From a purely left-right perspective, the Libertarian Party is in the center; it is a moderate party of sorts. Thus, in theory it could fulfill Rule 1. Moreover, it is a coherent subset of moderates, thus fulfilling Rule 2. (An authoritarian party could also meet both of these criteria, for the same reasons.) Finally, the Libertarian Party supports a mix of liberal and conservative positions. Some who ascribe to such a mix are equally dissatisfied with both the Republican and Democratic parties. Thus, the Libertarian Party should be able to fulfill Rule 3.
So, according to the previous paragraph, the LP fulfills all three rules. According to my theory, the LP should be much bigger than it is. So, is the theory wrong?
No. The analysis above is incomplete. If we use the Nolan Chart definition of “libertarian,” there are indeed many Americans who qualify as such. The Advocates for Self-Government have demonstrated such through the World’s Smallest Political Quiz. However, the Libertarian Party has historically defined the word “libertarian” otherwise. Membership in the LP requires that one “have certified in writing that they oppose the initiation of force to achieve political or social goals.” This can and has been read to mean that one opposes all use of force other than for self defense. This can mean:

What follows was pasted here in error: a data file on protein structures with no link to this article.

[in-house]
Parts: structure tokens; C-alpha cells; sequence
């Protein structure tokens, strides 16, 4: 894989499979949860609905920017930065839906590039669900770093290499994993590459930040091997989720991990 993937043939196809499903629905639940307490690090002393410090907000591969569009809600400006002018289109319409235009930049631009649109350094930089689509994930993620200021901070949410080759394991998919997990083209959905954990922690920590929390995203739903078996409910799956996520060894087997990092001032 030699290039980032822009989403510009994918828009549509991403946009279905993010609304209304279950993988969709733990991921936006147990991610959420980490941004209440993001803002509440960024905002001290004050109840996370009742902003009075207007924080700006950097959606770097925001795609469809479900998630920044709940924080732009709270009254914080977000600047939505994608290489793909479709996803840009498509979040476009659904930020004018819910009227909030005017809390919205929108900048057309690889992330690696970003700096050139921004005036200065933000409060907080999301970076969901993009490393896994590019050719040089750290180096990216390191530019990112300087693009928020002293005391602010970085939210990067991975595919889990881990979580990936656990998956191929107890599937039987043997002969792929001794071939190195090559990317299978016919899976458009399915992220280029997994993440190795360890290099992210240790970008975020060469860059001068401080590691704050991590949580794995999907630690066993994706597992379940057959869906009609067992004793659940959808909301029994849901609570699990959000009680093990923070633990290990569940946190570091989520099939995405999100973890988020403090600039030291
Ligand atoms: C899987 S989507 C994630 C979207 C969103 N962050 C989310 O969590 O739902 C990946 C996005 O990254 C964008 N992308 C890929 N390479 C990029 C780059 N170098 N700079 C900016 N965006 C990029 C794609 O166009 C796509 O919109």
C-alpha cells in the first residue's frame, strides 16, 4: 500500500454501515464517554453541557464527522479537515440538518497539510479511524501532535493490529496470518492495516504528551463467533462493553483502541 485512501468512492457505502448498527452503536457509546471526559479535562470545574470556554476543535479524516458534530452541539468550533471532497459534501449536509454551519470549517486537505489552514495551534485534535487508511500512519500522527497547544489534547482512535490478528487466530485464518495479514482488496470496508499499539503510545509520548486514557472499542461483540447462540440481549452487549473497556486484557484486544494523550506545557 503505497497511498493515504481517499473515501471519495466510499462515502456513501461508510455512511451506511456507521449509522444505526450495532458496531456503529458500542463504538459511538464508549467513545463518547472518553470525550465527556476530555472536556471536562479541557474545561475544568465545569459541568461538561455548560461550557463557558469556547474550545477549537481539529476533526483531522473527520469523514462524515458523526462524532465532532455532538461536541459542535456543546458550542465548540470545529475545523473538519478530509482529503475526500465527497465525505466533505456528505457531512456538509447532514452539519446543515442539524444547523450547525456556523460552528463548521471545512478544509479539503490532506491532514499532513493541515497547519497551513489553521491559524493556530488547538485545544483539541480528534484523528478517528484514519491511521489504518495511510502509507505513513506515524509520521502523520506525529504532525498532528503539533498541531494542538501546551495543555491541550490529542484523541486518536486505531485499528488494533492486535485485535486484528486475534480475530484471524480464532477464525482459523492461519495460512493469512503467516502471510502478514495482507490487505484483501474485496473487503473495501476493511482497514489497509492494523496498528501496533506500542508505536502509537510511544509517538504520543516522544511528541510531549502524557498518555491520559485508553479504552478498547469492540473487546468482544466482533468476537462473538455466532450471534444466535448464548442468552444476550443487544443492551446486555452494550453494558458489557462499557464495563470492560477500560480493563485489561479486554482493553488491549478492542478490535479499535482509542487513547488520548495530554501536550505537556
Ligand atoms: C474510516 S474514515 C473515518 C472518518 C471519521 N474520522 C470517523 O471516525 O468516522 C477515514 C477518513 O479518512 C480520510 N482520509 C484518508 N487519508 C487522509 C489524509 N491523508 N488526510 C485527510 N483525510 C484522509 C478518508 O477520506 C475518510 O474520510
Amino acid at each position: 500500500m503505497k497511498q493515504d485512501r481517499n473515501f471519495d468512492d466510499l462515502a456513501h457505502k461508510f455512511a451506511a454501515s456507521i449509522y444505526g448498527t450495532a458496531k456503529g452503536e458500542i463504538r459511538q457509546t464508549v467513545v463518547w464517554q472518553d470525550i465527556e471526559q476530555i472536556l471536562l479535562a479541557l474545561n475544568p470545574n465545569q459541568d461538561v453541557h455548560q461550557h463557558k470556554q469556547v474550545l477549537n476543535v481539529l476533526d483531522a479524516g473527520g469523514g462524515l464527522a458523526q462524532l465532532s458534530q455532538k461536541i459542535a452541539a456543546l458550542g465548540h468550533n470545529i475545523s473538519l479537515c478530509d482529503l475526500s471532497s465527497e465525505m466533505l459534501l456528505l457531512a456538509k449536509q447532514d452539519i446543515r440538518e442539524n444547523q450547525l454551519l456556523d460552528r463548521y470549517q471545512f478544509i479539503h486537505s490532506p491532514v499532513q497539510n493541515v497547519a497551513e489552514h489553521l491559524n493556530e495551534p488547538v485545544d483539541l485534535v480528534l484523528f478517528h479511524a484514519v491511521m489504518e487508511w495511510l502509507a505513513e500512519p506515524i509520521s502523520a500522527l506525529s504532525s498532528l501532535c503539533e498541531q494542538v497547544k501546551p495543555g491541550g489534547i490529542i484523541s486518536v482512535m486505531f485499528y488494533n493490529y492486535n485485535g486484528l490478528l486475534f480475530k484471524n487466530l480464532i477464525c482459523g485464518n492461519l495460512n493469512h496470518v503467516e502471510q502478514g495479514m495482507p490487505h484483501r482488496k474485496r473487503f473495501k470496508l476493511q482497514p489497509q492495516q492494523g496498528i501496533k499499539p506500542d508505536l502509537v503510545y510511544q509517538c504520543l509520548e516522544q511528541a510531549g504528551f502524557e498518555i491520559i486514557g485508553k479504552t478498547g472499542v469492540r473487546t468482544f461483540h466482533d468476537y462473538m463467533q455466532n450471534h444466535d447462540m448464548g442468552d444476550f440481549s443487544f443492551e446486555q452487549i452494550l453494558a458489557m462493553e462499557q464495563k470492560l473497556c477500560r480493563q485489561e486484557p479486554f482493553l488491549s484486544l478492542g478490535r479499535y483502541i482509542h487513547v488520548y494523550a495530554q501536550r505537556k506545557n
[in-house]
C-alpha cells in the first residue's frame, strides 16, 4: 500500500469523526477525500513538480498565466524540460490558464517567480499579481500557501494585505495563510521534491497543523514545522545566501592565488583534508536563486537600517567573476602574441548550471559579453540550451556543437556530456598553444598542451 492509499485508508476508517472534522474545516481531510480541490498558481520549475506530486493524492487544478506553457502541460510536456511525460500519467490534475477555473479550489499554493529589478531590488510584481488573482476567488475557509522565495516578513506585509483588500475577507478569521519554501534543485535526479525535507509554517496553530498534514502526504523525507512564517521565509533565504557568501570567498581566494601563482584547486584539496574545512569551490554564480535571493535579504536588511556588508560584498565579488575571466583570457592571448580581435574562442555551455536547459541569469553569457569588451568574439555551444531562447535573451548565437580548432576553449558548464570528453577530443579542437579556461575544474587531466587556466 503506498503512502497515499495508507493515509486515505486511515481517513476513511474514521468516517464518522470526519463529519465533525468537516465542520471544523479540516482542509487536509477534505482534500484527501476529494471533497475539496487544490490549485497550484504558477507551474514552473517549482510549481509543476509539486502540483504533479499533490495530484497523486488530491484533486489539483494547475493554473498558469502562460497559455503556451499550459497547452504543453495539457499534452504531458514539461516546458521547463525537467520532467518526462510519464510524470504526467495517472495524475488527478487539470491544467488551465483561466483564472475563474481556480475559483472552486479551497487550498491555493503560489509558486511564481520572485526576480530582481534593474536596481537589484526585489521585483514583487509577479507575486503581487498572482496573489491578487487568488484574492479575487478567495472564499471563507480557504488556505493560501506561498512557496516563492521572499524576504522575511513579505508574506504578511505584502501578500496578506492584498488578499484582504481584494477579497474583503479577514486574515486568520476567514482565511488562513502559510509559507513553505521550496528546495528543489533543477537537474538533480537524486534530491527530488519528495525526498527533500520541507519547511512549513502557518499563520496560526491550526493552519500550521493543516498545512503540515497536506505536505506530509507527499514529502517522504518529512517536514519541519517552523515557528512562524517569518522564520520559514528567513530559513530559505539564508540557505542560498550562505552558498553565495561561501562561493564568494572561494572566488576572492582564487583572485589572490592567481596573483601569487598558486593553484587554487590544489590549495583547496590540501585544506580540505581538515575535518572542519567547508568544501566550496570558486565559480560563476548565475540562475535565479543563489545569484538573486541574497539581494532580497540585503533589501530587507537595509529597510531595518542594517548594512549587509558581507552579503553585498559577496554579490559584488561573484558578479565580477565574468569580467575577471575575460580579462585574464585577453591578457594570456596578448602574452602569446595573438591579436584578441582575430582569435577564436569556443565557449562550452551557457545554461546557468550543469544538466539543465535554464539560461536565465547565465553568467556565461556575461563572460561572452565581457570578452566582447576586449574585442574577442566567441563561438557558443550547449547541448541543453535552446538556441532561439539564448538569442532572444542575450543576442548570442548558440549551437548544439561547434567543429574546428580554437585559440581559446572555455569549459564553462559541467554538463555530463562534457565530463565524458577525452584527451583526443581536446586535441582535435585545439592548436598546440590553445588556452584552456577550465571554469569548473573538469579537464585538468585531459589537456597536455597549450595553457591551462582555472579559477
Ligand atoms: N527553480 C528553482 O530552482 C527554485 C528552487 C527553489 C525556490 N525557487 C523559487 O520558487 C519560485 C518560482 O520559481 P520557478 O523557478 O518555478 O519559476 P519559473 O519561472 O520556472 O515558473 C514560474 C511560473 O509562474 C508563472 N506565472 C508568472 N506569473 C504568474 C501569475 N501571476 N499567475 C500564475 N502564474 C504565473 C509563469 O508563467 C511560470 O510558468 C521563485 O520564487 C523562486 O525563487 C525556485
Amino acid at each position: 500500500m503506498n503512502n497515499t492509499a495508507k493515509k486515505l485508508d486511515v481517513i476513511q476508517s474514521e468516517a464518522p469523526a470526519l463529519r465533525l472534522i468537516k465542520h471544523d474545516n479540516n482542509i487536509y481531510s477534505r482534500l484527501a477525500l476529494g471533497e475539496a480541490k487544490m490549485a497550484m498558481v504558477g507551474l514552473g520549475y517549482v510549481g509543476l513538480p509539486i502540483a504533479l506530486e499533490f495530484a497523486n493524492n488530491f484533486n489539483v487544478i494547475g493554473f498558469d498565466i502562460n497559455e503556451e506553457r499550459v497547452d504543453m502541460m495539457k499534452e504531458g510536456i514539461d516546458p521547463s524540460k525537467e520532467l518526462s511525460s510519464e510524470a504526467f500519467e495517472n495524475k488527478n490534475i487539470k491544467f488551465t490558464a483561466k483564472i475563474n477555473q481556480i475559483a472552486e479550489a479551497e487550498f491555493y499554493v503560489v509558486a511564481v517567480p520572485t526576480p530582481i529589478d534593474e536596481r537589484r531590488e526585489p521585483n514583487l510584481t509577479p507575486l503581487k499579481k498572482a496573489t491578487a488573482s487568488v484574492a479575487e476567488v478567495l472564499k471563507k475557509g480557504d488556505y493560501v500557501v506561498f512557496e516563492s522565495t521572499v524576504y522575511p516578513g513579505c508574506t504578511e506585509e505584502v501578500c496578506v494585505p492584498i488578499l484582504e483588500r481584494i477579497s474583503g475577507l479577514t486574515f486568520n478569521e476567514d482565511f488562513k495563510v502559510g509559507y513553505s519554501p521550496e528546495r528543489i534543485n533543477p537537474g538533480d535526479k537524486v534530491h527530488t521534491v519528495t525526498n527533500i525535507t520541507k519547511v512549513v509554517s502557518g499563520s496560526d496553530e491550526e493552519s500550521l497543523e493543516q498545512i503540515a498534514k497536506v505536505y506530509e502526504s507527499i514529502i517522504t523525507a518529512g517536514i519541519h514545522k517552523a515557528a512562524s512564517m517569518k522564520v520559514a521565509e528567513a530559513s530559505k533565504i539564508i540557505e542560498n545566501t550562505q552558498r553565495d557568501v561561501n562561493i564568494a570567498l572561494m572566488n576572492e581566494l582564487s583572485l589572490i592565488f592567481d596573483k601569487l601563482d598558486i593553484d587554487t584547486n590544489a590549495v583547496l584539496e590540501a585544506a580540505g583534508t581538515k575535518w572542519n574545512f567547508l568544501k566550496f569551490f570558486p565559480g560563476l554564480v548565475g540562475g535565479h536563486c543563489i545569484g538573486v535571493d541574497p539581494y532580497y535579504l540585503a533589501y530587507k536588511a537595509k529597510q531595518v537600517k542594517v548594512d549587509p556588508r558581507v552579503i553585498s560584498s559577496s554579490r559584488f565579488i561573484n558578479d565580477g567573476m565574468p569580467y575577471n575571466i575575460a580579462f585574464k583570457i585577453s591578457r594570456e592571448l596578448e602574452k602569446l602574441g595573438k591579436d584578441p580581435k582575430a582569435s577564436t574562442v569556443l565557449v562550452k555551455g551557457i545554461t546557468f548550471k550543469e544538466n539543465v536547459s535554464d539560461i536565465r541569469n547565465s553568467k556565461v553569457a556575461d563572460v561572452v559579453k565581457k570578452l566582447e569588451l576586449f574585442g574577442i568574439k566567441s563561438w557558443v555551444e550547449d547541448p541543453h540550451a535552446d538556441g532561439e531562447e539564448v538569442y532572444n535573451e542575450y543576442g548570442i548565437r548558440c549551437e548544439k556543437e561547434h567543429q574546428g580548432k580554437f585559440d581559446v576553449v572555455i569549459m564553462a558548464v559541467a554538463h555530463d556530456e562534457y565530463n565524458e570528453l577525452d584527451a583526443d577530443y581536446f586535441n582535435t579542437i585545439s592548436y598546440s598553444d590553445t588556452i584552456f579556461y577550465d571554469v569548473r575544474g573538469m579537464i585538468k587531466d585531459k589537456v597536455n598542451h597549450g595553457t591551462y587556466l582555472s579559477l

- No gun restrictions whatsoever – including personal nukes.
- Unlimited immigration rights.
- No taxes other than user fees.
- Legalization of all drugs.
- Legalization of prostitution.
- Elimination of all pre-emptive regulation. Punishment for harm cannot proceed until after harm has occurred. Thus no meat inspections, consumer safety regulations, etc. Torts only.
- No foreign aid or foreign intervention unless the U.S. has already been attacked.
Whatever the merits of these positions, they are not moderate. The LP has historically adopted a mix of extreme liberal and conservative positions. While such a mix may average out to be moderate using one-dimensional politics, few moderates accept such a mix. If we use the Nolan Chart and look at the positions of the Democratic, Republican and Libertarian parties from around the mid 1980s, we get:
The Libertarian Party was not a moderate party. It was near the extreme top of the Nolan Chart.